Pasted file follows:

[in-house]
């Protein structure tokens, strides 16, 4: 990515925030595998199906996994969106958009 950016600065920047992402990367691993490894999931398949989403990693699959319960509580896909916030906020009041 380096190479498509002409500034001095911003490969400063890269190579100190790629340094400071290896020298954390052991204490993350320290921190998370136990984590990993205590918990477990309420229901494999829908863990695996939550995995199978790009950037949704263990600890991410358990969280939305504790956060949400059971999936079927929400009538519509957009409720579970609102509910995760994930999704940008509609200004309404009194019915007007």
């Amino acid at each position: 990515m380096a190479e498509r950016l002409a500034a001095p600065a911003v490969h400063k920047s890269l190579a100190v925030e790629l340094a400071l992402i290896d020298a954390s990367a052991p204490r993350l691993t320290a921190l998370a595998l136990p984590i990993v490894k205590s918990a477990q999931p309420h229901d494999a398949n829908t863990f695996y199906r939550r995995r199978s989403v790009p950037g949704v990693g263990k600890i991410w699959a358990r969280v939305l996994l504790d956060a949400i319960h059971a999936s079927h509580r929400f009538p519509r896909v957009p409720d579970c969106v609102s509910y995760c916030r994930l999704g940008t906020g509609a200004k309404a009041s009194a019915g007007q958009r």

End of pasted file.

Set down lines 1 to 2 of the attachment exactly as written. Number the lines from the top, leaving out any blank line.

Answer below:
[in-house]
């Protein structure tokens, strides 16, 4: 990515925030595998199906996994969106958009 950016600065920047992402990367691993490894999931398949989403990693699959319960509580896909916030906020009041 380096190479498509002409500034001095911003490969400063890269190579100190790629340094400071290896020298954390052991204490993350320290921190998370136990984590990993205590918990477990309420229901494999829908863990695996939550995995199978790009950037949704263990600890991410358990969280939305504790956060949400059971999936079927929400009538519509957009409720579970609102509910995760994930999704940008509609200004309404009194019915007007």